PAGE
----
“album” can get confused with memories in another “album”
o Misleading questions (can alter the memories of the eyewitness)
o People are more likely to incorporate misinformation into their memories when the event
they have witnessed produces a negative emotion like a crime
o Source monitoring errors process where people try to identify the source of their
memories (e.g. if they saw a rust colour truck in video and then read in a misleading
question about a blue colour truck they now have 2 pieces of info in their memory and
may confuse where the two came from and could think they saw a blue truck and read a
rust color truck ppl become mixed up about where they heard or saw something)
Reconstructed Memory: the distortion of memories of an event by information
encountered after the event has occurred
info that we obtain after witnessing an event can change our memory if the event
(study with a car leading ? about the street sign 25% made a mistake.
Misleading ? can change ppl’s minds about the event)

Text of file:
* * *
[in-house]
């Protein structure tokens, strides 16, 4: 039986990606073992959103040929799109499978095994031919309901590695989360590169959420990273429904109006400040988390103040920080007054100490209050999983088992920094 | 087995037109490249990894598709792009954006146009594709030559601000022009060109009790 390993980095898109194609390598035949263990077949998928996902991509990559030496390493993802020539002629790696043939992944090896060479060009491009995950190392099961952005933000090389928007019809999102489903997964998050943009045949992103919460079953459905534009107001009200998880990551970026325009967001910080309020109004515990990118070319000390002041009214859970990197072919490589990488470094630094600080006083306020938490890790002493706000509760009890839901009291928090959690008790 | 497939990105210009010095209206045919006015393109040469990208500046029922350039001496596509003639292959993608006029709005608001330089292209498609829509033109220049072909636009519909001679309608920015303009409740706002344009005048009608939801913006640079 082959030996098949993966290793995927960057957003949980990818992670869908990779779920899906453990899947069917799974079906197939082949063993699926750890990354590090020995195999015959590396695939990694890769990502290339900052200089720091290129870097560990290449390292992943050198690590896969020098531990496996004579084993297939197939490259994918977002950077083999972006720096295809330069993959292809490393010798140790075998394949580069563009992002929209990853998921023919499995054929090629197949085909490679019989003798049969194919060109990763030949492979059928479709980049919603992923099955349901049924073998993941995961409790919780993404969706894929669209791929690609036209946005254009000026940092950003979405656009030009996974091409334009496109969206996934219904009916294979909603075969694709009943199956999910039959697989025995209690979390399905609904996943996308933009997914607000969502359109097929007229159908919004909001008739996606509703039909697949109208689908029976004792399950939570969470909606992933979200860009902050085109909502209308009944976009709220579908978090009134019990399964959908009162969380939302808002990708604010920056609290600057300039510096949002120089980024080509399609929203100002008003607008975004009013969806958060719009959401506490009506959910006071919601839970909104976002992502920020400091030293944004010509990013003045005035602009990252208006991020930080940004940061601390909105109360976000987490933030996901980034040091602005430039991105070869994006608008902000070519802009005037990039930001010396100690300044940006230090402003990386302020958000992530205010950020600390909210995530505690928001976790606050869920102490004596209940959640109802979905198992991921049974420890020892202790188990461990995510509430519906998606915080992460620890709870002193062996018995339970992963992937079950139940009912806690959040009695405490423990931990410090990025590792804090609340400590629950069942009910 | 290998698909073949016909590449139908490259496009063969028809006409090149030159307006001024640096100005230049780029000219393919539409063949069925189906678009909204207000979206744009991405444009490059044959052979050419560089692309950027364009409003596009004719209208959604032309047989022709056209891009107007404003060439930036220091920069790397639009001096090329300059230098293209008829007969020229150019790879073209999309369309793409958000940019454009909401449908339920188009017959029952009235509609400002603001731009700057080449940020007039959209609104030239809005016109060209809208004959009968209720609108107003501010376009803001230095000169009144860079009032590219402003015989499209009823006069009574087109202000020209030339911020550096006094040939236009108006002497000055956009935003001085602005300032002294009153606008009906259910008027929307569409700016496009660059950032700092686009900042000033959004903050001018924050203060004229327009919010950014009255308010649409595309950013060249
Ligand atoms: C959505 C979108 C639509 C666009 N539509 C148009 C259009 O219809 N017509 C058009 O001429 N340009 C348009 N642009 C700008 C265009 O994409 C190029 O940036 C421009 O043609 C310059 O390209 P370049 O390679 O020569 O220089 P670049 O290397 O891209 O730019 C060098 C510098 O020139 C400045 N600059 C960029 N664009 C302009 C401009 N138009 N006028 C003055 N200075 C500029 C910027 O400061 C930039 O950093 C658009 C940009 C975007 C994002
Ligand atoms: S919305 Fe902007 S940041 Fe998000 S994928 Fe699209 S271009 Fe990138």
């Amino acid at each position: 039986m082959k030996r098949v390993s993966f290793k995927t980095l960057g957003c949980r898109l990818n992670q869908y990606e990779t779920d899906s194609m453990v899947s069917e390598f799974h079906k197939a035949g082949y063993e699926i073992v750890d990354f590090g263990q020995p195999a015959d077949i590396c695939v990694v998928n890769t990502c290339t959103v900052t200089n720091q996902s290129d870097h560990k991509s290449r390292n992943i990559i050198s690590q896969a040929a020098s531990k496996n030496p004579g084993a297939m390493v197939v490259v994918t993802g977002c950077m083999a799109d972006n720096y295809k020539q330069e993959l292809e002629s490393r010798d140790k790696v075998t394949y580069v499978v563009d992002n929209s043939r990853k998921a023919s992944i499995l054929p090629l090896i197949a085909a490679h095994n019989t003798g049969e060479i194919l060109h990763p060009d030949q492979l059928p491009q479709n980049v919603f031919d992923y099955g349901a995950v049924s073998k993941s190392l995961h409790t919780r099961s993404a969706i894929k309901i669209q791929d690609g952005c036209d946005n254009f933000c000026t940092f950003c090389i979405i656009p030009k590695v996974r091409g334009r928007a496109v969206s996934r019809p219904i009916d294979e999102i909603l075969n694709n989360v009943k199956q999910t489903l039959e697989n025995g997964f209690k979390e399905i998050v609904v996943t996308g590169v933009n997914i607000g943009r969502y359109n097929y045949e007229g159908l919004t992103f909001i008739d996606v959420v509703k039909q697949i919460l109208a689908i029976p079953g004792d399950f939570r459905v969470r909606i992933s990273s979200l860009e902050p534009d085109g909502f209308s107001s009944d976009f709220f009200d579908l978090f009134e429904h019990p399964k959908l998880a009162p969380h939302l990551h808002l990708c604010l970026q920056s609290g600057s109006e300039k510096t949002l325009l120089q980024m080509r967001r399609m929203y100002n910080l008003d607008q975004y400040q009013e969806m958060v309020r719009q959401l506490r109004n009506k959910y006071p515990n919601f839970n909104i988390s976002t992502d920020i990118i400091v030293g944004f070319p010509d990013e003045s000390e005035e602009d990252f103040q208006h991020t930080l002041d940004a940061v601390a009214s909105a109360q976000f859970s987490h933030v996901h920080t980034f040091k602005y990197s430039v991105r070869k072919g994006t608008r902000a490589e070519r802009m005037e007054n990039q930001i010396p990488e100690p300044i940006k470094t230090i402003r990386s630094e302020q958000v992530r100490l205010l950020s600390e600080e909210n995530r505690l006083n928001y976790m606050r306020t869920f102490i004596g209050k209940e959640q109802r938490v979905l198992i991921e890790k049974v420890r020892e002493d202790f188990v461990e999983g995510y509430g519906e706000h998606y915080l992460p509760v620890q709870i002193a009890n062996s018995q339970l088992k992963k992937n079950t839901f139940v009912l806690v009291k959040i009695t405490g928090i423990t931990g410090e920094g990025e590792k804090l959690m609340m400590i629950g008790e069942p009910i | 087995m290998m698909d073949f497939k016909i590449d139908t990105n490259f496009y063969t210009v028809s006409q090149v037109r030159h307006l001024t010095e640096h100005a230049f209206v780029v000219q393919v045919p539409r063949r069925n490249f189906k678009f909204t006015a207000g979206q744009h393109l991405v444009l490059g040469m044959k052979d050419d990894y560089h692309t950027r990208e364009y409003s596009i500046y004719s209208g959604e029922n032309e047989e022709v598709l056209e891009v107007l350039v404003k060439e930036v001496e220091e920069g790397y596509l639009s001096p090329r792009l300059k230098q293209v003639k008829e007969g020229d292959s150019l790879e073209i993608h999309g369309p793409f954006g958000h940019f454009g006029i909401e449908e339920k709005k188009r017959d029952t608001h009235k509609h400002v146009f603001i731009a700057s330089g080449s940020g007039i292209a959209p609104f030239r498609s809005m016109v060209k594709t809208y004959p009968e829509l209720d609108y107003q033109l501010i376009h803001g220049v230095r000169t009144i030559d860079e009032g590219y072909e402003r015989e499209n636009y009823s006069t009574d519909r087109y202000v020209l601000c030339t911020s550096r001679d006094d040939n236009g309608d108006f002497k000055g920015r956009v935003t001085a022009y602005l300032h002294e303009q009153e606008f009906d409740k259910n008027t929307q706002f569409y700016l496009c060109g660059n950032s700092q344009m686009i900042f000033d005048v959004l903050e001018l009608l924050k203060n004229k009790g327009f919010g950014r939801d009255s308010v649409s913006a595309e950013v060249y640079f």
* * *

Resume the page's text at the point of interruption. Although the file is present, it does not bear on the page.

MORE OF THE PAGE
- adults with intellectual disabilities may be especially vulnerable to being swayed by leading ?
3. Retrieval what people recall stored info at a later time
- If an eyewitness saw the suspect commit a crime ant then picked the suspect out of a
lineup, it’s a pretty good evidence the suspect is guilty jurors, police, judges are likely
to assume that the witness is right
- Lineups have a higher success rate than the showing of only 1 person (with 1 person its
4x higher risk of mistake, especially if worn the same clothes as a person who committed
crime)
- Witness often choose the person in a lineup who most resembles the criminal
Sources of error:
o “Best guess” problem in line-up identification
Steps to avoid “best guess” problem:
find more resources at oneclass.com
find more resources at oneclass.com
You're Reading a Preview

Unlock to view full version